The challenge of kindness

Betty Kiefer students take on 'Rachel's Challenge'

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Betty Kiefer Elementary School students watch Lakeland High School cheerleaders perform on Friday during a “Rachel’s Challenge” rally at Betty Kiefer Elementary School in Rathdrum. The challenge is to treat others with kindness and respect, and is named after Rachel Scott, who was 17 when she was the first student killed at the Columbine shooting at Columbine High School in 1999.

RATHDRUM - Hundreds of students at Betty Kiefer Elementary School in Rathdrum filled the gymnasium Friday afternoon, their earth-shattering screams signaling they were ready to spread kindness.

The assembly was a kickoff event for Rachel's Challenge - a program geared around encouraging students to treat others the way they would like to be treated. After the Lakeland High School cheer and spirit teams got the crowd fired up, Principal Lynn Paslay told the students just what the challenge means.

"This is about helping and doing," Paslay said. "This is about how we are going to be serving as a family."

The program is based on the writings and life of 17-year-old Rachel Scott, who was the first student killed at Columbine High School in 1999.

"She reached out to people who were treated differently," said Rebecca Miller, a school counselor. "Our goal is to continue that mission and reach out to others by showing them kindness and compassion."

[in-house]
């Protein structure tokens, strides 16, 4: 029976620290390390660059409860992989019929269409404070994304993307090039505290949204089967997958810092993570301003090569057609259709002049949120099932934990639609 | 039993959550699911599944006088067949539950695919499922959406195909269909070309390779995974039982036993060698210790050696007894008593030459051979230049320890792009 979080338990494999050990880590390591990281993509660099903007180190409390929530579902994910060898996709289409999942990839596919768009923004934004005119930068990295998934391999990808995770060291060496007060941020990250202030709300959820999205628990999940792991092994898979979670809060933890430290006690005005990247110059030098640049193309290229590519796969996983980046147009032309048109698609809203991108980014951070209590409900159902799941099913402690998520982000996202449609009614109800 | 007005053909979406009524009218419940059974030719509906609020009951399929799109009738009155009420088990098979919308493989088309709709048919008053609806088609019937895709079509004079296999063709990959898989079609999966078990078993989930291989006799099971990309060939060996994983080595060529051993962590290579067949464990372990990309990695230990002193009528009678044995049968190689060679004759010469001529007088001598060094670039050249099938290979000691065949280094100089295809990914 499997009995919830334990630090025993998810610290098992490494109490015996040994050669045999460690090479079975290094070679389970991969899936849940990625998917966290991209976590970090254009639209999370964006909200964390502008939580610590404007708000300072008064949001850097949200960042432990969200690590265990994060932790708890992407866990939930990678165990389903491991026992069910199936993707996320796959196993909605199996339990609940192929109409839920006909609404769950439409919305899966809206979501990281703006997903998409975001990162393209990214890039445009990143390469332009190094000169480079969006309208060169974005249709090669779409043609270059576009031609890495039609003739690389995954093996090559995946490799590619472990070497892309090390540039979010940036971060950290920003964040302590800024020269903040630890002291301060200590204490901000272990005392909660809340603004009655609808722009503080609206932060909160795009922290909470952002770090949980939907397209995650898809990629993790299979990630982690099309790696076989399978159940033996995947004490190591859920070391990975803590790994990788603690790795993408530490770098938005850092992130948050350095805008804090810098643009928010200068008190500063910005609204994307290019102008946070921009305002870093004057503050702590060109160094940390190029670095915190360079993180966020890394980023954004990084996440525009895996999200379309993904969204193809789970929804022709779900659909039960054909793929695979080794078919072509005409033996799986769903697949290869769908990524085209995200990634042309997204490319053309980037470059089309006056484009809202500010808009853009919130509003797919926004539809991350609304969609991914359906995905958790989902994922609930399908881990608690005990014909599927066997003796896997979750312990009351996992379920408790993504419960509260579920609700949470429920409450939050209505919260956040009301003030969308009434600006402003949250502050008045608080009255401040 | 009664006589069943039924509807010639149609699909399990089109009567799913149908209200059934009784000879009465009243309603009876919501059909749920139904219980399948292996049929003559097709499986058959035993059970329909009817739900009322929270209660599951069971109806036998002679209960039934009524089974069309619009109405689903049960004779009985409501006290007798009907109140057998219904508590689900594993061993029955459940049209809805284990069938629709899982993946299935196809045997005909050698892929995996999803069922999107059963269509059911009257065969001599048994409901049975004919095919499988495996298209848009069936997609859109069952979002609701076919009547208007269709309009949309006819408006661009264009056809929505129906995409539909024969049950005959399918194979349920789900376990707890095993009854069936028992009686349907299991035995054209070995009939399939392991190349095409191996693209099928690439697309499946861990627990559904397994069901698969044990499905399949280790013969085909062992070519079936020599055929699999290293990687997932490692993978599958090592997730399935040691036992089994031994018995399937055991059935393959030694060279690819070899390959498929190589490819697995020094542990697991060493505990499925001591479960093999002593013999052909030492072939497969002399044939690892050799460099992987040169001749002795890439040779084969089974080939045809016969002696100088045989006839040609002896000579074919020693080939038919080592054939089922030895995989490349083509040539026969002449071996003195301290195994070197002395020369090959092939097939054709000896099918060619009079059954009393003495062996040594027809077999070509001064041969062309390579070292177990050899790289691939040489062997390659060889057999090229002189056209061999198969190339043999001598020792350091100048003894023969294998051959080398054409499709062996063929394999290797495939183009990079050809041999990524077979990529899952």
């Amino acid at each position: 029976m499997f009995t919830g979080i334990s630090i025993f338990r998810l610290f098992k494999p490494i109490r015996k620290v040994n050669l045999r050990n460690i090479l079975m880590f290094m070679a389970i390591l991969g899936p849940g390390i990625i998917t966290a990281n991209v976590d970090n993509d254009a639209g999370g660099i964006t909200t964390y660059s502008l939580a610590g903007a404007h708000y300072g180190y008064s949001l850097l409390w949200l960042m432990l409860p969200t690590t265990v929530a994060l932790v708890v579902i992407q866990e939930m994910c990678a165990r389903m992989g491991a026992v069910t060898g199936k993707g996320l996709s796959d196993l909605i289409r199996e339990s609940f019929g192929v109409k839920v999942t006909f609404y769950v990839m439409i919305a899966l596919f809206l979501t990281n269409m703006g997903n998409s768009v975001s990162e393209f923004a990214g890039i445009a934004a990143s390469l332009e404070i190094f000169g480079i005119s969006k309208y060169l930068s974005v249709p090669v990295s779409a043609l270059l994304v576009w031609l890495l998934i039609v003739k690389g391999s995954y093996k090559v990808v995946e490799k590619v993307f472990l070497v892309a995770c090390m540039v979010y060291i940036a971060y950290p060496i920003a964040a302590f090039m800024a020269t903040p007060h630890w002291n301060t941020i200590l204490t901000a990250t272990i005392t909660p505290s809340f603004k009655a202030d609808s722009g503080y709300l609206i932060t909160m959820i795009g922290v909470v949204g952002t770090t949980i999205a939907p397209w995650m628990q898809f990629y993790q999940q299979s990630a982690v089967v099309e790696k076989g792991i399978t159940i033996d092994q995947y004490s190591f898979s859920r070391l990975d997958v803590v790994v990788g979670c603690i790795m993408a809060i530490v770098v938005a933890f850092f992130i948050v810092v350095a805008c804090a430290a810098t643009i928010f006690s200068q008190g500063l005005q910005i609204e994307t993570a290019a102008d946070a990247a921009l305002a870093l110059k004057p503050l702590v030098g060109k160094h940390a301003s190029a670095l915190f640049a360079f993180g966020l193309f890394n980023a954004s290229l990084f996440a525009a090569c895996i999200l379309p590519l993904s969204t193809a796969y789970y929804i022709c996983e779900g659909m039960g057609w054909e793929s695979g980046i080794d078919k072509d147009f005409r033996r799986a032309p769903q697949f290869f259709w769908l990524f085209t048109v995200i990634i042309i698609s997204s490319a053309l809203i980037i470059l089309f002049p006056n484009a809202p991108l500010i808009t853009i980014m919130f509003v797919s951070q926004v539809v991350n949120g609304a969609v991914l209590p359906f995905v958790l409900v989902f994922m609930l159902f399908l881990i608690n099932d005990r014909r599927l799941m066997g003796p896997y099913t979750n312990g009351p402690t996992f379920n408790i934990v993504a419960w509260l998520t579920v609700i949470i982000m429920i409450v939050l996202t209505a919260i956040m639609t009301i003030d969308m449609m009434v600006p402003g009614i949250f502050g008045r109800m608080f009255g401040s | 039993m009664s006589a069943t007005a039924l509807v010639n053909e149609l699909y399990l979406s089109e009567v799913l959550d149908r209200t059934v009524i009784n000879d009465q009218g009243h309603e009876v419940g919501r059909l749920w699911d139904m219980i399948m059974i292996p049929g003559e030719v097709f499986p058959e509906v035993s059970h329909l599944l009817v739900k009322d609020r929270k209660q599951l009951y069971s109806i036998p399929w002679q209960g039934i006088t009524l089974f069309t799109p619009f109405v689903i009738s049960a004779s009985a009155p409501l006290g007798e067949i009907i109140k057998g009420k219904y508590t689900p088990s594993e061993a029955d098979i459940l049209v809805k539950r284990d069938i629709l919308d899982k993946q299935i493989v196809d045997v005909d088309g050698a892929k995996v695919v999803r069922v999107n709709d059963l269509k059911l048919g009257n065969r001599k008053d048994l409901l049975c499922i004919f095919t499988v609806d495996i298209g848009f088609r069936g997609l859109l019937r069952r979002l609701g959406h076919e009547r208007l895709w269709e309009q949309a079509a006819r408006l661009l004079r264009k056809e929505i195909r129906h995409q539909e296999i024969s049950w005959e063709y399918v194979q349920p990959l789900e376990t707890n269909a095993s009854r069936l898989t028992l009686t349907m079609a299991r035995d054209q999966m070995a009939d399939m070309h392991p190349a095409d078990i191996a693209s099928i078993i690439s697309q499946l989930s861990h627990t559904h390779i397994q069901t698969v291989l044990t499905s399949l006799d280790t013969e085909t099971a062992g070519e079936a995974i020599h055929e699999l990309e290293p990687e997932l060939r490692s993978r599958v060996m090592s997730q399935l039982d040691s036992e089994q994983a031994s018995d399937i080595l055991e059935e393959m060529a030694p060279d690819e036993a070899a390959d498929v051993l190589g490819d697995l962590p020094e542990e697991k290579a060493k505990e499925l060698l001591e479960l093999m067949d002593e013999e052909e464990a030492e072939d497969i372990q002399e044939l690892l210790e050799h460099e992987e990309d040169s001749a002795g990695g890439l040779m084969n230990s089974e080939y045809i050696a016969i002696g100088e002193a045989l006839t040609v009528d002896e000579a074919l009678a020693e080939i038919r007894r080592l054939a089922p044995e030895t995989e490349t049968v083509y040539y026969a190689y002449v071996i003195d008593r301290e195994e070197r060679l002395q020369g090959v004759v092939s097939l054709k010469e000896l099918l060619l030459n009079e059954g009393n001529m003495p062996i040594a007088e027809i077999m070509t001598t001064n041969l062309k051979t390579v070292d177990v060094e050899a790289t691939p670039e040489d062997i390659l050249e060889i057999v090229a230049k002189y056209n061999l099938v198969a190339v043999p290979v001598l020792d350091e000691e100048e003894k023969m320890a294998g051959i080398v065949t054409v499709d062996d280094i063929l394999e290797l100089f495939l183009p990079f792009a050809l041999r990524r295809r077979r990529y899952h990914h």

Students watched a brief video about Rachel and the impact her challenge has at schools across the nation. Once it was complete, Miller talked about what the challenge will look like at Betty Kiefer this year.

Miller pointed out a large handprint on the wall of the gymnasium, with the words "These are the hands of BKE and they will touch millions of hearts" written next to it. Throughout the year, students will fill in the handprint with their acts of compassion and kindness.

The handprint with the quote is similar to the one Rachel's parents discovered in her room following her death.

"It's a little bit different though," Miller said. "We didn't say 'Someday' on ours because today is that day. Do something starting today that shows people kindness and compassion. Our goal is to have the whole hand filled with those acts."

Corey Friis, a sixth-grade teacher, then spoke to the assembled students about what sort of challenge-related activities they could expect throughout the year. On top of showing kindness to their peers, students will also participate in a food drive and donate coats to children in need.

The school will also organize fundraisers in support of local causes. Last year, Friis said the elementary school students raised enough money to buy a special piece of equipment that allows a young boy named Aiden to turn his wheelchair into a bicycle.

"You have changed his life," Friis said. "You guys did that."

Students at the school wrapped up the assembly with a skit. The skit showed how a new student would feel if they were ignored and not asked to hang out, before showing the opposite reaction when another group of students introduced themselves.

For more information on Rachel's Challenge, visit www.rachelschallenge.org.

Lakeland High School cheerleaders pump up Betty Kiefer Elementary School students on Friday at Betty Kiefer Elementary School in Rathdrum.

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